Hedge funds attract billions in new money - Financial Times

Hedge funds attract billions in new money - Financial Times

Hedge fund managers are attracting billions of dollars of fresh investments and launching new vehicles, even though their performance has fallen behind roaring equity markets this year. Interest in hedge funds among institutional investors, particularly pension funds, has increased as equity market valuations have risen sharply and bond market returns are threatened by future interest rate rises.

Hedge funds have brought in $360bn this year through investment profits and inflows from investors, an increase of 15.7 per cent on their assets under management since the end of 2012, according to figures from the data provider Preqin.

The growth comes as investors lower their expectations of returns from hedge funds but continue to view them as a way of diversifying their portfolio away from bonds and equities. As a result, hedge fund managers are positioning themselves for another bullish year in 2014. A quarter are planning to launch new funds next year, and an overwhelming majority expect further inflows from wealthy individuals and institutional investors, according to Preqin’s survey of fund managers and investors. “We are seeing a shift in how investors view hedge funds,” said Amy Bensted, head of hedge funds at Preqin. “Pre-2008, investors thought of them – and hedge funds marketed themselves – as a source of additional returns. “Now, they are not seen just being for humungous, 20 per cent-plus returns, but for smaller, stable returns over many years.”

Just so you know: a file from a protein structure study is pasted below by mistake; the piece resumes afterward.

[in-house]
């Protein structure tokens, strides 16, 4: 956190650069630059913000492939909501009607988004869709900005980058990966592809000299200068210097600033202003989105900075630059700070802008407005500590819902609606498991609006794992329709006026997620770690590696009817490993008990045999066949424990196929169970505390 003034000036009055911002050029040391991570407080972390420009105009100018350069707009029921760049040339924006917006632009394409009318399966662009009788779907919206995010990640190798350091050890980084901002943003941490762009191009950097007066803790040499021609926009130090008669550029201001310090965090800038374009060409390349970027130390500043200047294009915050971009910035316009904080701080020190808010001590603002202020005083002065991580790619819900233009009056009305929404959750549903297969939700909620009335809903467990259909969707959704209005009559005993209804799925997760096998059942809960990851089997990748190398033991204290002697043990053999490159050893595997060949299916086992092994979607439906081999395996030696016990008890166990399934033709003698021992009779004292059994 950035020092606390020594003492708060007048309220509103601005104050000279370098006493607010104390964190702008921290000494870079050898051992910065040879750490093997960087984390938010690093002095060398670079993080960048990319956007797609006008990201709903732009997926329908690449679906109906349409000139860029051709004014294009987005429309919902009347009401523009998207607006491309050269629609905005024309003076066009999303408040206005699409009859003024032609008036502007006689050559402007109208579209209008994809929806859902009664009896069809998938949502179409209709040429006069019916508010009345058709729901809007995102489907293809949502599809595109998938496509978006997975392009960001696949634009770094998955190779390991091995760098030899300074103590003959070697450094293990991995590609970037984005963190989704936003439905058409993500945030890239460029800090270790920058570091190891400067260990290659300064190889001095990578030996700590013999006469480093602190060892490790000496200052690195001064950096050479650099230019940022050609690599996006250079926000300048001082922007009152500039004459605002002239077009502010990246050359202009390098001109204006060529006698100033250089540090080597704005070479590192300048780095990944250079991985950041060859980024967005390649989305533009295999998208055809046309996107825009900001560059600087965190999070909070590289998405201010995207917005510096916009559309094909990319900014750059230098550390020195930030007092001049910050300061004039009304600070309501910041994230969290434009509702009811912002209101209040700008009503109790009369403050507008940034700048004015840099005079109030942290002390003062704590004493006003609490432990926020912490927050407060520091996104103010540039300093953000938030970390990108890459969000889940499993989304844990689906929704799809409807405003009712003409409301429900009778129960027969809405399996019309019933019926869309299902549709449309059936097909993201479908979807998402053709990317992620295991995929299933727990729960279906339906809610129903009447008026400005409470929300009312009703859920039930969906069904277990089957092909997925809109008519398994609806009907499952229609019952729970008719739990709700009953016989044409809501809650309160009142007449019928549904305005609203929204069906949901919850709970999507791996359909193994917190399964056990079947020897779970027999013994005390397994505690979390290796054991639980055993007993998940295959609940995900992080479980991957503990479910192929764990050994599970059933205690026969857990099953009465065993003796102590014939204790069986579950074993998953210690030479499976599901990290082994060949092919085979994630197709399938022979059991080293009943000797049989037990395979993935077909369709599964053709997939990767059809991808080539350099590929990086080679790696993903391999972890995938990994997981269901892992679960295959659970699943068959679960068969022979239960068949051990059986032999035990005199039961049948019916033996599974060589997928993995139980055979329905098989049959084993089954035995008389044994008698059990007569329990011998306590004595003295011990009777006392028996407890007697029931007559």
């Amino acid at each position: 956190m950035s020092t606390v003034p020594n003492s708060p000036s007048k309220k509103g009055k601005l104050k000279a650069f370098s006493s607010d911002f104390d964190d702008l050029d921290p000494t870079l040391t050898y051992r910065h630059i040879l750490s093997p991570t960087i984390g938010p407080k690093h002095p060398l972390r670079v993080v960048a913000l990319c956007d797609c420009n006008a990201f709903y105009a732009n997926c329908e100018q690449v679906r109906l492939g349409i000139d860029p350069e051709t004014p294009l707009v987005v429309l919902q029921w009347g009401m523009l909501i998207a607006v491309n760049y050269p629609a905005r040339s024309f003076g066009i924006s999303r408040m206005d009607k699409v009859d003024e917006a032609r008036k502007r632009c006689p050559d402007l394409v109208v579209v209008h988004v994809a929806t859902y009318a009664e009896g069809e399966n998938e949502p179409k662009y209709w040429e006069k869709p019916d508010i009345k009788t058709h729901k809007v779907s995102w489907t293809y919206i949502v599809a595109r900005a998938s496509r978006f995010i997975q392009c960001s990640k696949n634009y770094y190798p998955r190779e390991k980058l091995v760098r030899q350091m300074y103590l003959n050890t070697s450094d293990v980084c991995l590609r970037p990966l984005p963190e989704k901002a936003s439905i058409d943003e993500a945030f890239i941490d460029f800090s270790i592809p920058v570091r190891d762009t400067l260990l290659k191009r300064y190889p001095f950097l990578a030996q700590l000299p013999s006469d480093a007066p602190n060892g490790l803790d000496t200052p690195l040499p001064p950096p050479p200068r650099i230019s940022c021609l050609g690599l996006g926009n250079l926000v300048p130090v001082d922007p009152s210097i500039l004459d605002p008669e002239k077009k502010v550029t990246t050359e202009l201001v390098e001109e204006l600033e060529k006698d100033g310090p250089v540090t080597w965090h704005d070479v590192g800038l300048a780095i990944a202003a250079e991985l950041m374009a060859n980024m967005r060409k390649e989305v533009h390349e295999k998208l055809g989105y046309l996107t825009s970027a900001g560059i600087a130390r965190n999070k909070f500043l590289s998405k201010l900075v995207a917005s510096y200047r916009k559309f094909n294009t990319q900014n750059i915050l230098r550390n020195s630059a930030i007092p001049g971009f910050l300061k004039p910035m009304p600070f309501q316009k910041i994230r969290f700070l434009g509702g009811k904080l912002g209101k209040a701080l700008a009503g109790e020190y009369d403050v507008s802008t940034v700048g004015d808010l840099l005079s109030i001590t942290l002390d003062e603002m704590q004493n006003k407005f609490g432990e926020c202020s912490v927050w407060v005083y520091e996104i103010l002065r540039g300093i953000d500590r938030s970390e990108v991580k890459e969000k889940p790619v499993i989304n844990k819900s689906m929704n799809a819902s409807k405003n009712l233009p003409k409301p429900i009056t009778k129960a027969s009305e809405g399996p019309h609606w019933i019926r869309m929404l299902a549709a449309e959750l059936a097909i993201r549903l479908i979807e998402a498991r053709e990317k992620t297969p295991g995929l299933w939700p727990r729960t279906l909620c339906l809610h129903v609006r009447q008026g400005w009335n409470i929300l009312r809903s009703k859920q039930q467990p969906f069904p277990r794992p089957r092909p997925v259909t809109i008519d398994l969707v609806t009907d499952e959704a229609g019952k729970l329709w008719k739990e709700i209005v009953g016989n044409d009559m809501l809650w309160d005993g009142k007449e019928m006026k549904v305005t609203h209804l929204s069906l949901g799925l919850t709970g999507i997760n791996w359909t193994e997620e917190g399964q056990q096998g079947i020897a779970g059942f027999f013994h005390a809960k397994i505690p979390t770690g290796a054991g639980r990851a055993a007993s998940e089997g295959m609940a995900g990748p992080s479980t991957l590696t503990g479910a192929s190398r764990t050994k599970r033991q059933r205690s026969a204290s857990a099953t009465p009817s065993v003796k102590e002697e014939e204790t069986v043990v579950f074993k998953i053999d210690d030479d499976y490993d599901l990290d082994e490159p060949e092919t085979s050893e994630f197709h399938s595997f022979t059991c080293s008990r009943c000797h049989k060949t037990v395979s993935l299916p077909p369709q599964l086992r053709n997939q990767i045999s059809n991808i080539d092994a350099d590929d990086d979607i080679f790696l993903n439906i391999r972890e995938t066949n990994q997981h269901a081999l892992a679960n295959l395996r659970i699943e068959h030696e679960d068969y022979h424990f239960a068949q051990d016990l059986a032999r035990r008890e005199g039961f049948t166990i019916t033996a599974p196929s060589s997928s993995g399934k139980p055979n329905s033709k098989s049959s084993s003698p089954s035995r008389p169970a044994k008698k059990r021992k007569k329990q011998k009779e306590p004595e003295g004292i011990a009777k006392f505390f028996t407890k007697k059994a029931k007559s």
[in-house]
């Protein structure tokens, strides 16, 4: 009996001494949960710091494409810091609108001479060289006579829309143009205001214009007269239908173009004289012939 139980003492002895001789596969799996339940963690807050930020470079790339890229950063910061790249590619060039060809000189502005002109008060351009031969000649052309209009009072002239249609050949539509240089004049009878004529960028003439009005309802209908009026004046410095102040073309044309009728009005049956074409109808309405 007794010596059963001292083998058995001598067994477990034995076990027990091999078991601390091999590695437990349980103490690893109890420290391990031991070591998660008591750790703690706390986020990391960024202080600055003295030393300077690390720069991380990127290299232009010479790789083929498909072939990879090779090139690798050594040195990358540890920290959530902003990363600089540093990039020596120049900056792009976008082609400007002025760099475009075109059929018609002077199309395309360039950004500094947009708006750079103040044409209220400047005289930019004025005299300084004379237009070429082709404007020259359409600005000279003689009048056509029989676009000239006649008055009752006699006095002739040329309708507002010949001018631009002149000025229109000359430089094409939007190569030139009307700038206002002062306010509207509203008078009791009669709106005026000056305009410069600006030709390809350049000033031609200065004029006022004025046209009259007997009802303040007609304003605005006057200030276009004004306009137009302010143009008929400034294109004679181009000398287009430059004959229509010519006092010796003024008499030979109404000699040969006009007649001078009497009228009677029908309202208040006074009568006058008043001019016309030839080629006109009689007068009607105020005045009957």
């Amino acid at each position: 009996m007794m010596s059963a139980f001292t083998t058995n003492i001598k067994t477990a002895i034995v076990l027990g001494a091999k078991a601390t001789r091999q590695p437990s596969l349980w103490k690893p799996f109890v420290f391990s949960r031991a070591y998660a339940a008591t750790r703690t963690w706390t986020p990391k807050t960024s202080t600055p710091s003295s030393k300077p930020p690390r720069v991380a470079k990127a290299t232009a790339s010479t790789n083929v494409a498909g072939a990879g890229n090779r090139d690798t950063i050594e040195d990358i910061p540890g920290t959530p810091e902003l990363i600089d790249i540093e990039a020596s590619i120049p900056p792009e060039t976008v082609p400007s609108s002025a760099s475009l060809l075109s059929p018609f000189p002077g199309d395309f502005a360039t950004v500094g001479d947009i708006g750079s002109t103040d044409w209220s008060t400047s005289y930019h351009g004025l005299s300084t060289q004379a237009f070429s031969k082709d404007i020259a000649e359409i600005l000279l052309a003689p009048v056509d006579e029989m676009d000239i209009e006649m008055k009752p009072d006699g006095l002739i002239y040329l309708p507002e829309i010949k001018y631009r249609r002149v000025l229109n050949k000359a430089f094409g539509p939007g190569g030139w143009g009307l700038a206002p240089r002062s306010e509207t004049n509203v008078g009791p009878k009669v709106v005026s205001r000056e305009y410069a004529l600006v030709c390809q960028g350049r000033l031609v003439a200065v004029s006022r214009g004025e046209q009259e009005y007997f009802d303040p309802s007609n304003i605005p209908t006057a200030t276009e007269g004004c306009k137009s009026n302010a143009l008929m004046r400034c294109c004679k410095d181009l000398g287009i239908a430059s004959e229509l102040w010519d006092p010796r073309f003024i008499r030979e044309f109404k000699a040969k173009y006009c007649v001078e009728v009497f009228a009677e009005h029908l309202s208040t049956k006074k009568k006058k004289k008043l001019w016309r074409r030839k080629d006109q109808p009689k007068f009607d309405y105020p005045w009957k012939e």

High quality global journalism requires investment. The data, which will be published in Preqin’s 2014 Global Hedge Fund Report in January, shows hedge funds’ assets have risen to almost $2.7tn this year, with growth coming almost exclusively in North America. The increase includes investor inflows of about 5 per cent of the $2.3tn in assets under management at the end of 2012, with a further 10-11 per cent from investment returns. Those returns compare poorly to the returns on offer from equities.

The FTSE All-World Index has risen 17 per cent this year, and the US S&P 500 is up 27 per cent. The Barclays Aggregate, however, which measures the global bond market, has returned minus 2 per cent this year. The forthcoming survey also reveals that the proportion of total industry assets coming from institutional investors is the highest it has ever been, at 66 per cent, up from 63 per cent last year.

While hedge funds were once the preserve of wealthy investors, a wave of money from corporate and public pension funds has forced managers to install an increasingly expensive compliance and reporting infrastructure. Fund managers are also increasingly offering bespoke investment options for institutional clients, including individually managed accounts and mutual funds. “Investors feel more secure allocating to hedge funds,” Ms Bensted said. “You now have more options as an investor, not just offshore co-mingled accounts, you have your pick of how to get access to these funds.”



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